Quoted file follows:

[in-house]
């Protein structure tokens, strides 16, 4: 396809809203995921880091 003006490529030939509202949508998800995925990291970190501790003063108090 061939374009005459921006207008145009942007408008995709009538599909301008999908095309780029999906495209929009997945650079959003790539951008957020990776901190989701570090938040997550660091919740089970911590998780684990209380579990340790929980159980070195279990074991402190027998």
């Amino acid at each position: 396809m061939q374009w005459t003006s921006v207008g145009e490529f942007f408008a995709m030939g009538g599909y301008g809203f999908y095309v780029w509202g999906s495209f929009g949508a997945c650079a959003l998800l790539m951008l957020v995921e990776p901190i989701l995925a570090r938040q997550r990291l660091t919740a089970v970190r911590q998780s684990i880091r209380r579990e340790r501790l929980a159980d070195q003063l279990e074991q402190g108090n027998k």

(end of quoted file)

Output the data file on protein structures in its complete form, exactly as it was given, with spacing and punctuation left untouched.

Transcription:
[in-house]
């Protein structure tokens, strides 16, 4: 396809809203995921880091 003006490529030939509202949508998800995925990291970190501790003063108090 061939374009005459921006207008145009942007408008995709009538599909301008999908095309780029999906495209929009997945650079959003790539951008957020990776901190989701570090938040997550660091919740089970911590998780684990209380579990340790929980159980070195279990074991402190027998």
């Amino acid at each position: 396809m061939q374009w005459t003006s921006v207008g145009e490529f942007f408008a995709m030939g009538g599909y301008g809203f999908y095309v780029w509202g999906s495209f929009g949508a997945c650079a959003l998800l790539m951008l957020v995921e990776p901190i989701l995925a570090r938040q997550r990291l660091t919740a089970v970190r911590q998780s684990i880091r209380r579990e340790r501790l929980a159980d070195q003063l279990e074991q402190g108090n027998k």